In his ruling, Senter said the anti-concurrency language in the Pascagoula couple's policy was ambiguous and therefore invalid.

Louisiana State Sen. Julie Quinn made an unsuccessful attempt to pass a bill prohibiting insurers' use of the anti-concurrency clause. But she successfully pushed through a bill earlier this spring that forbade insurers to deny wind claims solely because damage was found below the floodwater line in an insured house.

While consumer advocates and industry spokesmen trade charges, Charles and Linda Spears wait to rebuild their house. Lakeview Drive, where dozens of homes once sat on the northern edge of Lake Pontchartrain, is today a scene of FEMA trailers, bare concrete slabs and vacant pilings.

A spokesman for State Farm, based in Bloomington, Ill., says its investigators found that water caused most of the damage to the Spears's house and that engineering reports support the company's assertion.

But Gerald Ciacca disagrees. Ciacca, who lives 80 yards inland from the Spearses, stayed through the hurricane because he got a late start and feared being trapped on the clogged roads. In an interview, he said he watched from a garage as the winds abruptly shifted from the north to the southwest as the hurricane passed.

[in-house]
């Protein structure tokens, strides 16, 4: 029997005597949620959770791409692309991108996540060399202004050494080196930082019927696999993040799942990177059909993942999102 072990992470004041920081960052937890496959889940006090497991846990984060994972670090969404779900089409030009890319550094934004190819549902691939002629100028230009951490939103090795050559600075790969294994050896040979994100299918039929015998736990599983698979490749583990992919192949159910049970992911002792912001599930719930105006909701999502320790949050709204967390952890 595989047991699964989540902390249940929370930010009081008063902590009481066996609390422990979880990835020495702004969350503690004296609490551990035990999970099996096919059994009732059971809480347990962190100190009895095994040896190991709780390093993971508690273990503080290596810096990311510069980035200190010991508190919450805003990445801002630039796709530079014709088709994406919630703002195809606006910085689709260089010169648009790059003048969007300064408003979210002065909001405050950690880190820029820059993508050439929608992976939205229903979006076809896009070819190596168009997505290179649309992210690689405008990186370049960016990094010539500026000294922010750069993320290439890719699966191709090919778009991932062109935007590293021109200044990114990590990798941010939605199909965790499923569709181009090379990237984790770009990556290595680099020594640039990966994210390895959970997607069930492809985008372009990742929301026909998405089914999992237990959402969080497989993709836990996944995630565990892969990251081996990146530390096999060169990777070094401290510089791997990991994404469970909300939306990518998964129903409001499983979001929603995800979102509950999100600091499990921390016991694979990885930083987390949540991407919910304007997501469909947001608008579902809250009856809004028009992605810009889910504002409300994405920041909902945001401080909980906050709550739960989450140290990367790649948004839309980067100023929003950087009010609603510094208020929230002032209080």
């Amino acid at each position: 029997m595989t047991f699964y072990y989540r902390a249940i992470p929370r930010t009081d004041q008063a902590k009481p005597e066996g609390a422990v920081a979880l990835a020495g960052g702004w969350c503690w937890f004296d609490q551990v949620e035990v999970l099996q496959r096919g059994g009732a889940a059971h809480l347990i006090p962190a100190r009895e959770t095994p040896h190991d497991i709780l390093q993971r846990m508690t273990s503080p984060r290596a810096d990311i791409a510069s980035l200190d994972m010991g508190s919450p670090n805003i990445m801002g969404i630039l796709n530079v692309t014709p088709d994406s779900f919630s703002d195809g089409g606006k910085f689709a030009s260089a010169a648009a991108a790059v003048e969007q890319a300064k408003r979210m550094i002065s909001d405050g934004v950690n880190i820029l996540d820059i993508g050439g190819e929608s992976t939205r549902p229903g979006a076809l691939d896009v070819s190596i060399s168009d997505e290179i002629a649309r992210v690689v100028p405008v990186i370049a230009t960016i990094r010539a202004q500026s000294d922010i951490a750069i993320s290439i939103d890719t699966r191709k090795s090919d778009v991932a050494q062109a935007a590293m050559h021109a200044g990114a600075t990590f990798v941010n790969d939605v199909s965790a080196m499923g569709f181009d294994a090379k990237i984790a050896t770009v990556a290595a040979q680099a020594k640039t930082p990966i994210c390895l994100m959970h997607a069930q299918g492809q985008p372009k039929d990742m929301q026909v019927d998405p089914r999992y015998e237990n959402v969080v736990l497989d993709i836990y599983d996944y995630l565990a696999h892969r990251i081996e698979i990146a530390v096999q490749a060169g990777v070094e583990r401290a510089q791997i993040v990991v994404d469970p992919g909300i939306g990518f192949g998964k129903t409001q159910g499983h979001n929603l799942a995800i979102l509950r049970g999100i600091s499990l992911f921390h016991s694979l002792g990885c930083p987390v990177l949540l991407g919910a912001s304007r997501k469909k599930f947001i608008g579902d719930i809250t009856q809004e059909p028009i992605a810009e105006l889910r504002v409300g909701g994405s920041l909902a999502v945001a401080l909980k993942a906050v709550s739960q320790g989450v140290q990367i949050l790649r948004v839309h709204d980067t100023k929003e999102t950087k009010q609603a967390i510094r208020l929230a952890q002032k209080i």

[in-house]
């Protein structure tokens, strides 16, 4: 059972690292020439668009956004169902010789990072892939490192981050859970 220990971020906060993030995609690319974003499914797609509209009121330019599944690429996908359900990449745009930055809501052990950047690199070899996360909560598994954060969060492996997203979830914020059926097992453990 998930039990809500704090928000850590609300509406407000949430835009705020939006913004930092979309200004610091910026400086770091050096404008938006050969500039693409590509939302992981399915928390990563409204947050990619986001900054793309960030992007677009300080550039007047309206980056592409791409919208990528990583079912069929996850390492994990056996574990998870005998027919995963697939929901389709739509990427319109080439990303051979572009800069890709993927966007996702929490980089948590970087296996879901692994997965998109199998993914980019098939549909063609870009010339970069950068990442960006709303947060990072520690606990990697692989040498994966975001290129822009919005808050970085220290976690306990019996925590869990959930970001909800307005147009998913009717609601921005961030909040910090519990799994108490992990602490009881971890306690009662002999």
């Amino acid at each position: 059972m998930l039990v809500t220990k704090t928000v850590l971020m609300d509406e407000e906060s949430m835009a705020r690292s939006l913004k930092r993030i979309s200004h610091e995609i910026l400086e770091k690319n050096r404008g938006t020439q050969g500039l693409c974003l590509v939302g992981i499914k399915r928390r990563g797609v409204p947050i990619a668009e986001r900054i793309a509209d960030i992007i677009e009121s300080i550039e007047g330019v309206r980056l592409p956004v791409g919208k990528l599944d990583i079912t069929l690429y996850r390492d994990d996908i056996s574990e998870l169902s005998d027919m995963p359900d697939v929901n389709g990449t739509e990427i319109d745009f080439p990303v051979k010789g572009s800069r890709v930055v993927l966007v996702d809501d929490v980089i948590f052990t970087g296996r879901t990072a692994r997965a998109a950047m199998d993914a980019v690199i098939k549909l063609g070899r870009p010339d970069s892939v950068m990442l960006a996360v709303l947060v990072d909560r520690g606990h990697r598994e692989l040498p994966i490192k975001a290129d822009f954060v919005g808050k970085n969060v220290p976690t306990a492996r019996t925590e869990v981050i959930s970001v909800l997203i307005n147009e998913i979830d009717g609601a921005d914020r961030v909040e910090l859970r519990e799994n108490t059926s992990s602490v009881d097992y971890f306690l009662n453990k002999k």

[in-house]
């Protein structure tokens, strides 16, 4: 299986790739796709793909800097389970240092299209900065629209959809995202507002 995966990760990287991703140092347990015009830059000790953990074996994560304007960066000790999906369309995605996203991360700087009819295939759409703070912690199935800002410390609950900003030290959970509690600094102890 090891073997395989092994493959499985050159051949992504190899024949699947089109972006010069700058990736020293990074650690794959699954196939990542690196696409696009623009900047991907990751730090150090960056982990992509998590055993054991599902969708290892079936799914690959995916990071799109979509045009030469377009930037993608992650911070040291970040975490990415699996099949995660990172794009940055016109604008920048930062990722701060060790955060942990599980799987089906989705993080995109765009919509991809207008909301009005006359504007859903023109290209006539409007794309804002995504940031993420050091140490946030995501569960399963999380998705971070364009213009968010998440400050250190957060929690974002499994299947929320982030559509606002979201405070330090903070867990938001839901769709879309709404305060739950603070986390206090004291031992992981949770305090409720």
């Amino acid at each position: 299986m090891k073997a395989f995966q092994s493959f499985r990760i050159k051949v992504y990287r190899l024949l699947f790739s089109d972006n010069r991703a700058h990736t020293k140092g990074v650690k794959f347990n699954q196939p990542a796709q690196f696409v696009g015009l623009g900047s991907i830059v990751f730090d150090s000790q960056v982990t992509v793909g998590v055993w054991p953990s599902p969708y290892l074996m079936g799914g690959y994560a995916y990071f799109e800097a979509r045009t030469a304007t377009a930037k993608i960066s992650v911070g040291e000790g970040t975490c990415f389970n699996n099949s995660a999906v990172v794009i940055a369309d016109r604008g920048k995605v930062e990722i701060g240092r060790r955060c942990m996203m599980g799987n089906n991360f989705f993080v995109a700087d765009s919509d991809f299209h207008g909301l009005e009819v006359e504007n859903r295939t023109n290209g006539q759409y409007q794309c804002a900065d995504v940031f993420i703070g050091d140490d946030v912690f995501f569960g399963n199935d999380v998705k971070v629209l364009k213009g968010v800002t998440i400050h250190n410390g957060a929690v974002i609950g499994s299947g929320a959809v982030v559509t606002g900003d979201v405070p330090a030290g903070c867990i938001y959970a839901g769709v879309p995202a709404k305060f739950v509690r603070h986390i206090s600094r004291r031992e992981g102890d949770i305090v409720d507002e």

"That's when all hell broke loose," he says. "It was just unbelievable. It was like nothing I've ever seen. That's when everything come apart."

He said he saw a whole row of houses on the Spears's block literally torn apart by wind, one next to the Spears's collapsing like a "deck of cards," leaving little for the storm surge to damage.

Ciacca, who says his insurer, a unit of Liberty Mutual, paid his claim nearly in full, said the damage to his home was largely done by the time he retreated to an attic as waters rose and flooded about a foot of his first floor.

The Spears's next-door neighbor, Leon Dupreire received $75,000 for wind damage from Allstate, but only after the company initially denied the claim altogether.

"The first thing they wanted to tell me was that it was all flood, but I wasn't going to fall for that," he said. He said he told Allstate representatives: "I'm an old Marine. I'm going to follow the chain of command. I can go until we hit God."

As for Linda Spears, she's gearing up for a court fight.

"I think they should pay for my whole policy," she said. "I paid the whole premiums."

Originally published on August 30, 2006 in the Washington Post Copyright © 2006 by Dean Starkman. Reprinted with permission.